I Pick You - Jettie Woodruff
A heavy raindrop slid down the windowpane, pulling my attention from the submit button. As much as I tried to justify it in my mind as an omen, or a sign not to do it, I couldn’t. It slid down the window because that’s what happened when it rained outside, not because I wasn’t supposed to upload my resume.
My finger hovered over the enter key as I thought about how much my life would change. Even though I knew it was only one year, I also knew I would never get this chance again. It was about to be over with the tap of my finger.
Another wet drop kept me from doing it, this one sliding down a cold can of beer from the dew of the sultry air. I chugged half of it, squeezed the can in my hand and stood from my chair. This wasn’t what I had in mind when I set my sights on Nashville. I only did that teaching degree thing for the scholarship, my ticket out of Hellville, Michigan. I was never supposed to use it.
I ran my hands through my long hair and groaned about that, too. No school district would hire a guy that looked like me. Not only would I have to keep my tats covered, but my hair would be gone, too. All of it. Fuck this. I didn’t want to teach elementary kids. I didn’t even like kids.
The Skype call taking over my computer screen helped me procrastinate a little longer. It was all her fault anyway and my tone was meant to portray that when I answered.
“Hey, to you, too. I see you got it set up.”
I adjusted my screen, flipping my hair back when I saw myself. “Yeah, and it slowed my computer down. I could barely even burn a CD.”
Kit rolled her eyes, uncaring of my problems. She only wanted to be a selfish cunt. “I want to be able to talk to her every day.”
“Perfect. Here’s a thought. Why don’t you keep being her mommy, stay home with her where you belong, and I’ll keep being the daddy who pays for her?”
“You want child support from me while I’m in Kenya, Brantley? Is that what it will take to get you to grow up and be a Goddamn father?”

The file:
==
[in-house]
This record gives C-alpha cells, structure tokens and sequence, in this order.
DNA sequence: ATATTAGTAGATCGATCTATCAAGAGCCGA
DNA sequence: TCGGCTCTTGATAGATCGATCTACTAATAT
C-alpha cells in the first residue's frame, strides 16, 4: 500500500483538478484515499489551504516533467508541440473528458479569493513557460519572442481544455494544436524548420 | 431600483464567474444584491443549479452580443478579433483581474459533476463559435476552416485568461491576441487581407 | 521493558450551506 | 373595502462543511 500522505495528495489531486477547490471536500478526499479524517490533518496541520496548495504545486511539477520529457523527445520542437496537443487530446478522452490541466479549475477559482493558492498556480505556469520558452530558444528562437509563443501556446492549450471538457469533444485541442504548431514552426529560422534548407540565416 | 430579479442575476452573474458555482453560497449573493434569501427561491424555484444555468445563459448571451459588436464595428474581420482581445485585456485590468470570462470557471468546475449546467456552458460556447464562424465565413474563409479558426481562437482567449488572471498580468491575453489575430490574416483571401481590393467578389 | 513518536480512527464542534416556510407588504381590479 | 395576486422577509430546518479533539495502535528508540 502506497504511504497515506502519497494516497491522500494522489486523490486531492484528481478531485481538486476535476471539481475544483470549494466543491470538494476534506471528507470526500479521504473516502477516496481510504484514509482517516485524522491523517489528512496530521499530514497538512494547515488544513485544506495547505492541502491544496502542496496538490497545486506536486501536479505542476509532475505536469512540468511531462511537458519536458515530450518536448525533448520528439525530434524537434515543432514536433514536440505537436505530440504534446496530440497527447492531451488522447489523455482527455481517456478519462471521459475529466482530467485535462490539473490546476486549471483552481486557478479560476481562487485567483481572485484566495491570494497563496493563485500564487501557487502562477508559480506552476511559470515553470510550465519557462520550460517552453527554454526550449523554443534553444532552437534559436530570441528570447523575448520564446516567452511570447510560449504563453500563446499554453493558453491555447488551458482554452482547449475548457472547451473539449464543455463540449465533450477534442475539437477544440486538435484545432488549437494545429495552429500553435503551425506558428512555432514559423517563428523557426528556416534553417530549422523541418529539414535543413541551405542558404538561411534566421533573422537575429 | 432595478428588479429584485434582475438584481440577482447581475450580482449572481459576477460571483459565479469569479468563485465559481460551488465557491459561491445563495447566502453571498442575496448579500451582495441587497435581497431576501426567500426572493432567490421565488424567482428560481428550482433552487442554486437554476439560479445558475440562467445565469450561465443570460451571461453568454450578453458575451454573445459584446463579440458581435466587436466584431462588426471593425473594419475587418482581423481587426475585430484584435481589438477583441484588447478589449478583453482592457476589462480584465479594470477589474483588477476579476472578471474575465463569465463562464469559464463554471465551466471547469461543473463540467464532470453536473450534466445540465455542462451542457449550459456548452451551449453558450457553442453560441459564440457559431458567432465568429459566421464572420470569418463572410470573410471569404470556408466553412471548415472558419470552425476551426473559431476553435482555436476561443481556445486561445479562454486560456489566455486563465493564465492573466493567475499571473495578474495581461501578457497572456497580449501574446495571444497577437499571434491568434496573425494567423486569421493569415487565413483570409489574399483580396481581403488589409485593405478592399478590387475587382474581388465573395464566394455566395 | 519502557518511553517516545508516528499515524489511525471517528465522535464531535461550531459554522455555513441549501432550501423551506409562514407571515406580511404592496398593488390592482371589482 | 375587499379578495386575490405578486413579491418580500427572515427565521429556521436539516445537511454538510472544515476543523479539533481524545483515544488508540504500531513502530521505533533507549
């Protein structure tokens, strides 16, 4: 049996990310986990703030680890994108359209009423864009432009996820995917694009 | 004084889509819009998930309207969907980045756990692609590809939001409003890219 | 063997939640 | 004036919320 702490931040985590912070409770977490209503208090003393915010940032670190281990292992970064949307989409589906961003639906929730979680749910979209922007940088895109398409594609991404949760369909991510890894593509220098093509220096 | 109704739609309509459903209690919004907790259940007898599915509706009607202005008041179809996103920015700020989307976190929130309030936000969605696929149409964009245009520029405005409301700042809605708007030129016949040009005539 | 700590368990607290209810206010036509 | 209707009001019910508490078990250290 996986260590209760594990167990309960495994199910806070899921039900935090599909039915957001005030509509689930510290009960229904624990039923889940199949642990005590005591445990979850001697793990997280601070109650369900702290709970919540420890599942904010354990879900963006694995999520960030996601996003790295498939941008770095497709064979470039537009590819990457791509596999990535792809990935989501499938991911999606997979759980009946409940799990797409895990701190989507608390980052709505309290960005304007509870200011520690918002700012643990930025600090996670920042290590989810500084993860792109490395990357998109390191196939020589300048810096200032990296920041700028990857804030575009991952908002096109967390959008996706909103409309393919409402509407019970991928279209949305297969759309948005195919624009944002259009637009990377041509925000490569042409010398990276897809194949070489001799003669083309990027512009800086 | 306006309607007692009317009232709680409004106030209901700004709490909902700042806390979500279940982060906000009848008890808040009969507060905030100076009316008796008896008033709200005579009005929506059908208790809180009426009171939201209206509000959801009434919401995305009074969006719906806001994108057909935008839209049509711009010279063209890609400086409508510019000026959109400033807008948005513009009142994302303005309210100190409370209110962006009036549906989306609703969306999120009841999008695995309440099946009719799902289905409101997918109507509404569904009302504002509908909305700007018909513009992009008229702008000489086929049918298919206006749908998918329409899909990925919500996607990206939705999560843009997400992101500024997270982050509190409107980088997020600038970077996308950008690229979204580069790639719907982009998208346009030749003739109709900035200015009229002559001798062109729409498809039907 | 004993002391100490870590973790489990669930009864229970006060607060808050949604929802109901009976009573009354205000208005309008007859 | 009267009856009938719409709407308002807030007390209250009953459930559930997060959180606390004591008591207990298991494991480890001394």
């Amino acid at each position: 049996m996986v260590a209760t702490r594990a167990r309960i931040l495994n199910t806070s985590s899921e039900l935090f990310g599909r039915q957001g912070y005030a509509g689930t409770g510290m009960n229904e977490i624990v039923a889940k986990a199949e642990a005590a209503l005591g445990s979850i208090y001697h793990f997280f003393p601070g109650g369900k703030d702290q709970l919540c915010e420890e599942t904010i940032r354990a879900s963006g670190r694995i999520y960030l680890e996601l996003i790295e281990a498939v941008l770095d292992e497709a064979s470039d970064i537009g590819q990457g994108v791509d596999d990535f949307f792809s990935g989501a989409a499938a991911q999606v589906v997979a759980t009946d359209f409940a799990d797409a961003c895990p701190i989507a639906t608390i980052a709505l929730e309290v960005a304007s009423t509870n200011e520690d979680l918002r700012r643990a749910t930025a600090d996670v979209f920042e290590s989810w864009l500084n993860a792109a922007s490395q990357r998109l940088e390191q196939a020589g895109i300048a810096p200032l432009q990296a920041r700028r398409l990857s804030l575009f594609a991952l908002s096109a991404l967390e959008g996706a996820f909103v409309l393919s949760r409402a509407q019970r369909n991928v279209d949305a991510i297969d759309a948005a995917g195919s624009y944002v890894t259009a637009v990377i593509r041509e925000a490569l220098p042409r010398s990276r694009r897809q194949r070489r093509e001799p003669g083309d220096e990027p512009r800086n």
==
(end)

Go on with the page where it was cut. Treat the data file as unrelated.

I crushed my empty beer can even more and tossed it into the trashcan, missing by a foot, but only because it banked off the wall. “She doesn’t even know who I am. I don’t want your fucking money. I want you to quit thinking you need to go to the other side of the world to live a ridiculous dream. This isn’t a good idea. I don’t know how to take care of a two-year-old. I’m a country music singer, for Christ’s sake.”
“You’re an Uber driver and she’s not two. Why don’t you stop being selfish long enough to give my dreams a chance? I’m never going to get this chance again. You of all people should understand that. It’s only one year, Brantley. You’ve had since high school to do what you want. All I’m asking for is a few months. One year to do something as near and dear to my heart as playing on sidewalks is to you.”
I knew the sidewalk remark was a punch below the belt, but I didn’t comment on it. I was too busy thinking about what venom I could fire back at her. “This is so unfair. I fucked you a few times over a drunken weekend. That’s it. And now you get to come in and just change it all in the blink of an eye? I didn’t tell you to have that kid.”
“You know what, Brantley? Go fuck yourself. You just stay in Nashville and keep living your dream. I don’t want any part of you rubbing off on my daughter.”
I’m not sure which one of us slammed our laptops first and I didn’t care. This was so fucked up. I mean, where did she get off even asking such a thing? I was around the kid one time. One time. That’s it. Once. She was cute, and I loved her. I loved her just fine from Nashville, Tennessee where I made enough money to send her a check every month, not put her to bed every night. I didn’t even know how to do that. Some guys just weren’t cut out to be dads. Without a doubt, I was one of those guys.
I opened my